Currently Viewing:
The American Journal of Managed Care February 2017
Synchronized Prescription Refills and Medication Adherence: A Retrospective Claims Analysis
Jalpa A. Doshi, PhD; Raymond Lim, MA; Pengxiang Li, PhD; Peinie P. Young, PharmD, BCACP; Victor F. Lawnicki, PhD; Andrea B. Troxel, ScD; and Kevin G. Volpp, MD, PhD
Addressing the Chronification of Disease
Michael E. Chernew, PhD, Co-Editor-in-Chief, The American Journal of Managed Care
Economic Burden of Hypoglycemia With Basal Insulin in Type 2 Diabetes
Vivian Fonseca, MD; Engels Chou, MS; Hsing-Wen Chung, PhD; and Charles Gerrits, PhD, PharmD
Treating Medicaid Patients With Hepatitis C: Clinical and Economic Impact
Zobair Younossi, MD; Stuart C. Gordon, MD; Aijaz Ahmed, MD; Douglas Dieterich, MD; Sammy Saab, MD; and Rachel Beckerman, PhD
An Examination of the Relationship Between Care Management With Coaching for Activation and Patient Outcomes
Cindy Reistroffer, DSc; Larry R. Hearld, PhD; and Jeff M. Szychowski, PhD
Sustained Participation in a Pay-for-Value Program: Impact on High-Need Patients
Dori A. Cross, BSPH; Genna R. Cohen, PhD; Christy Harris Lemak, PhD; and Julia Adler-Milstein, PhD
Value-Based Contracting Innovated Medicare Advantage Healthcare Delivery and Improved Survival
Aloke K. Mandal, MD, PhD; Gene K. Tagomori, BSc; Randell V. Felix, BSc; and Scott C. Howell, DO, MPH&TM
Community-Based Asthma Education
Rohini Rau-Murthy, BA; Leslie Bristol, RRT, AE-C; and David Pratt, MD, MPH
Perceptions of the Medical Home by Parents of Children With Chronic Illnesses
Emily B. Vander Schaaf, MD, MPH; Elisabeth P. Dellon, MD, MPH; Rachael A. Carr, BA; Neal A. deJong, MD; Asheley C. Skinner, PhD; and Michael J. Steiner, MD, MPH
Patient Characteristics and Healthcare Utilization of a Chronic Pain Population Within an Integrated Healthcare System
Robert J. Romanelli, PhD; Sonali N. Shah, RPh, MBA, MPH; Laurence Ikeda, MD; Braden Lynch, PharmD, MS, CPEHR; Terri L. Craig, PharmD, CPEHR; Joseph C. Cappelleri, PhD, MPH, MS; Trevor Jukes, MS; and D
Currently Reading
Patients With Diabetes in Pay-for-Performance Programs Have Better Physician Continuity of Care and Survival
Chien-Chou Pan, MD, PhD; Pei-Tseng Kung, ScD; Li-Ting Chiu, MHA; Yu Pei Liao, MHA; and Wen-Chen Tsai, DrPH

Patients With Diabetes in Pay-for-Performance Programs Have Better Physician Continuity of Care and Survival

Chien-Chou Pan, MD, PhD; Pei-Tseng Kung, ScD; Li-Ting Chiu, MHA; Yu Pei Liao, MHA; and Wen-Chen Tsai, DrPH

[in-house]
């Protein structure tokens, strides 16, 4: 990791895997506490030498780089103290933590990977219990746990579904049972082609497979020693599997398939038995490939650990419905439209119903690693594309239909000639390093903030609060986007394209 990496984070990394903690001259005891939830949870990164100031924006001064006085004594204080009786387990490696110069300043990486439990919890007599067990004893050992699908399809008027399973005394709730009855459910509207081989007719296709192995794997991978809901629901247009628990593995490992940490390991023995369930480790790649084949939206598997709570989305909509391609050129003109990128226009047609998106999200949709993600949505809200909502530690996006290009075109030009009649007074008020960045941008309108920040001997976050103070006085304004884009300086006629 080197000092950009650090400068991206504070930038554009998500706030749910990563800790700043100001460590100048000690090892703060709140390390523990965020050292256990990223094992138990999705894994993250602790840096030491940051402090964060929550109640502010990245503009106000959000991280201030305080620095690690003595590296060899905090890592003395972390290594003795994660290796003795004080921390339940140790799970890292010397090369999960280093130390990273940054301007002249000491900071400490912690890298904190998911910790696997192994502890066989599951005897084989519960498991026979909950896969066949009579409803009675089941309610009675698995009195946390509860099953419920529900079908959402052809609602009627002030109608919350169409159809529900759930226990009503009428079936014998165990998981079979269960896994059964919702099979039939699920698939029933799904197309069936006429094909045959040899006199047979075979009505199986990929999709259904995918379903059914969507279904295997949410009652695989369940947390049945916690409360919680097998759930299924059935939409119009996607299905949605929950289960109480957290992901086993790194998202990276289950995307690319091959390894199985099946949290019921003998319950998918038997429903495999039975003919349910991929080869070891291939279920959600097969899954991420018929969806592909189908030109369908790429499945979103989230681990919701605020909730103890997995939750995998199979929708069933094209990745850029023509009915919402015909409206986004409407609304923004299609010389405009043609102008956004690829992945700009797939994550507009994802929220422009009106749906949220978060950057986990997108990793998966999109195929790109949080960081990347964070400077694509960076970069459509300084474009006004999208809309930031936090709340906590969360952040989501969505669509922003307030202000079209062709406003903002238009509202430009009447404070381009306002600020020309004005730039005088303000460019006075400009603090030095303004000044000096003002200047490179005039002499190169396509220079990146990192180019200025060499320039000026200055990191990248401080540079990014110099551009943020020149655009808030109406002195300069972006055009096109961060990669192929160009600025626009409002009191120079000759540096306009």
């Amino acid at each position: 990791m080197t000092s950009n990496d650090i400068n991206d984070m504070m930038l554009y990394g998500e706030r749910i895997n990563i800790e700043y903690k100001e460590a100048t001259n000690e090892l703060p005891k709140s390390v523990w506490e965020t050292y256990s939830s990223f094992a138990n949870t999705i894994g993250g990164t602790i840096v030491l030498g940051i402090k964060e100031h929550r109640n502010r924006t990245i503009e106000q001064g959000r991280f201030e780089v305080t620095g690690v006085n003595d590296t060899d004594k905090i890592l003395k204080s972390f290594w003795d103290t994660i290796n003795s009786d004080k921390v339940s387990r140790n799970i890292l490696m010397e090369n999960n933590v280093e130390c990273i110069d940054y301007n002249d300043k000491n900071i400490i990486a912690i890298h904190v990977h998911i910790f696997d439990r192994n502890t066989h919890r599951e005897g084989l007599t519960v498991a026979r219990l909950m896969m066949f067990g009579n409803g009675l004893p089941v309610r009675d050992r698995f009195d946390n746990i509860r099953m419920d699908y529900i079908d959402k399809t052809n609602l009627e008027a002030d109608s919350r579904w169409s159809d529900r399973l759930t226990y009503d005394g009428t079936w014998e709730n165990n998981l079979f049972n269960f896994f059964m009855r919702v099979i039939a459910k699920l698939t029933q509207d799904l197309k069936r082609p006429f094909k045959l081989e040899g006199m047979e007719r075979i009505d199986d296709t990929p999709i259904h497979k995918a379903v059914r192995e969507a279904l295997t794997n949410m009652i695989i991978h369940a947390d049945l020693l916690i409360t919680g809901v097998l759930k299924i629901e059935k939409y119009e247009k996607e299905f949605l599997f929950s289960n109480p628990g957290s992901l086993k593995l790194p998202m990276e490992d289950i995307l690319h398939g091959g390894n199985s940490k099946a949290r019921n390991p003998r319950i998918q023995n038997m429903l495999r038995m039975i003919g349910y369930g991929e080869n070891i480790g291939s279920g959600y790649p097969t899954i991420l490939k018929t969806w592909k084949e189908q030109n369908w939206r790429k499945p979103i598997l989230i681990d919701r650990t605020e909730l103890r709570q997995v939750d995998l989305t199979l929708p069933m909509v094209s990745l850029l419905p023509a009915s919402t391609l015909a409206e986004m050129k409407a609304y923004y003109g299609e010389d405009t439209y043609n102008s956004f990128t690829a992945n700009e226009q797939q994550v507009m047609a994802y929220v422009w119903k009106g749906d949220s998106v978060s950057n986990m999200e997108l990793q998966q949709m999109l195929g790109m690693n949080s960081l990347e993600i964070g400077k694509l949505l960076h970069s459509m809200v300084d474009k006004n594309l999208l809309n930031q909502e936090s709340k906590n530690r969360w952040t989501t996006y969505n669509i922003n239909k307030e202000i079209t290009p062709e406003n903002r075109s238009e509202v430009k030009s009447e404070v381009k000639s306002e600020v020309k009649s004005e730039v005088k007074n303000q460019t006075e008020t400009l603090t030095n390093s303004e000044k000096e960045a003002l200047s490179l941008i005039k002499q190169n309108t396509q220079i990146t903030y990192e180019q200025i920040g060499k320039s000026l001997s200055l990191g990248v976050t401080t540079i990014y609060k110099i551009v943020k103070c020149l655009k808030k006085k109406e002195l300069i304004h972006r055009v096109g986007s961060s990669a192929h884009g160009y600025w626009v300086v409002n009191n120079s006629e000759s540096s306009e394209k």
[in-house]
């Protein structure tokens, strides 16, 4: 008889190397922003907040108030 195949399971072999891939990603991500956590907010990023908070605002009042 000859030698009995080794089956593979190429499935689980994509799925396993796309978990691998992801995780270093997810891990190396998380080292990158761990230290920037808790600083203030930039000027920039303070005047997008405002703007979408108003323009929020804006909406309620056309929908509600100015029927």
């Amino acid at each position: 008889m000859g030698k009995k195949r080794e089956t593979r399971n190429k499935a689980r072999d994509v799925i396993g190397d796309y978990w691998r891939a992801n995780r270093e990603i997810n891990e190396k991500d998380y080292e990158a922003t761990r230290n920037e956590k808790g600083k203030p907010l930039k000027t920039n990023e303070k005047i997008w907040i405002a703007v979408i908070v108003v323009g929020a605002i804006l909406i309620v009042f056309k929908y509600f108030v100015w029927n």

Patients with diabetes who participate in a pay-for-performance program had higher continuity of care index (COCI) scores, and those with high COCI scores had higher survival rates.

Objectives: This study investigated the effects of physician continuity, measured as the Continuity of Care Index (COCI) score, on the survival of patients with diabetes, including both pay-for-performance (P4P) participants and nonparticipants.
Study Design: This was a retrospective, nationwide population-based analysis of 396,838 patients with diabetes, with 198,419 subjects each in the P4P participant and nonparticipant groups, from 1997 to 2009, in Taiwan.
Methods: The data presented in this study are secondary data obtained from the 1997 to 2009 National Health Insurance Research Database published by the Taiwan National Health Research Institute. Survival status and physician continuity were the dependent variables. Multiple regression analysis was used to examine the factors related to physician continuity among patients with diabetes. The Cox proportional hazard model was used to explore the related factors that affected the survival status of the patients with diabetes.
Results: After controlling for the other related factors, the COCI score of the P4P participants was 0.227 higher than that of the nonparticipants (P <.05). Compared with patients with a low COCI score (≤50%), the hazard ratio (HR) of mortality of patients with a high COCI score (>50%) was 0.47 (95% confidence interval [CI], 0.46-0.48). Compared with nonparticipants, the HR of mortality of P4P participants was 0.43 (95% CI, 0.41-0.44).
Conclusions: Patients with diabetes with higher physician continuity had a lower HR of mortality. P4P participants had higher physician continuity and a lower HR of mortality. 

Am J Manag Care. 2017;23(2):e57-e66
Take-Away Points
  • Diabetes pay-for-performance programs had higher physician continuity of care.
  • Patients with diabetes with higher physician continuity had lower mortality. 
  • For other chronic diseases, such as hypertension or obesity, pay-for-performance programs can be applied and might also increase patients’ physician continuity and survival.
Diabetes is a common chronic metabolic disease with increasing prevalence.1 The strategies to improve diabetes care include optimizing the behavior of health providers, supporting patient behavioral adaptations, and changing the system of care.2 With the increasing number of patients with diabetes, the provision of high-quality and cost-effective care for these patients has become an important but difficult task for healthcare providers.3 The healthcare systems of many countries have implemented pay-for-performance (P4P) programs to improve the quality of care. To improve patient outcomes, a P4P program provides ļ¬nancial rewards to healthcare providers who achieve pre-established criteria for treating specific diseases.4